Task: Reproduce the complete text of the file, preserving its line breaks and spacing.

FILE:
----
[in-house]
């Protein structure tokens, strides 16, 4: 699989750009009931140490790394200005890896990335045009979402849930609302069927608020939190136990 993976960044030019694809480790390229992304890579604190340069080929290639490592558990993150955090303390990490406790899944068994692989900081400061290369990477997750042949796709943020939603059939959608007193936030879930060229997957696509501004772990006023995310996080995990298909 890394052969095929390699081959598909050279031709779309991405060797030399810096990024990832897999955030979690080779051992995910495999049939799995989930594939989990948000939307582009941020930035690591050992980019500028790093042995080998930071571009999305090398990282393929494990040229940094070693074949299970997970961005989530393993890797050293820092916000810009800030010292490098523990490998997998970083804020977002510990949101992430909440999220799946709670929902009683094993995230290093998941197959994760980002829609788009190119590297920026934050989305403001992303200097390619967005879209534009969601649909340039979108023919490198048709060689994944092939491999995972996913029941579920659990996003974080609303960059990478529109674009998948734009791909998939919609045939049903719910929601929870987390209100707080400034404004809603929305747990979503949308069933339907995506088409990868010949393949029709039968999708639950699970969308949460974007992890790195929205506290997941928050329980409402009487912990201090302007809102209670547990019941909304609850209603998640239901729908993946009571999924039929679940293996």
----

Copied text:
[in-house]
């Protein structure tokens, strides 16, 4: 699989750009009931140490790394200005890896990335045009979402849930609302069927608020939190136990 993976960044030019694809480790390229992304890579604190340069080929290639490592558990993150955090303390990490406790899944068994692989900081400061290369990477997750042949796709943020939603059939959608007193936030879930060229997957696509501004772990006023995310996080995990298909 890394052969095929390699081959598909050279031709779309991405060797030399810096990024990832897999955030979690080779051992995910495999049939799995989930594939989990948000939307582009941020930035690591050992980019500028790093042995080998930071571009999305090398990282393929494990040229940094070693074949299970997970961005989530393993890797050293820092916000810009800030010292490098523990490998997998970083804020977002510990949101992430909440999220799946709670929902009683094993995230290093998941197959994760980002829609788009190119590297920026934050989305403001992303200097390619967005879209534009969601649909340039979108023919490198048709060689994944092939491999995972996913029941579920659990996003974080609303960059990478529109674009998948734009791909998939919609045939049903719910929601929870987390209100707080400034404004809603929305747990979503949308069933339907995506088409990868010949393949029709039968999708639950699970969308949460974007992890790195929205506290997941928050329980409402009487912990201090302007809102209670547990019941909304609850209603998640239901729908993946009571999924039929679940293996």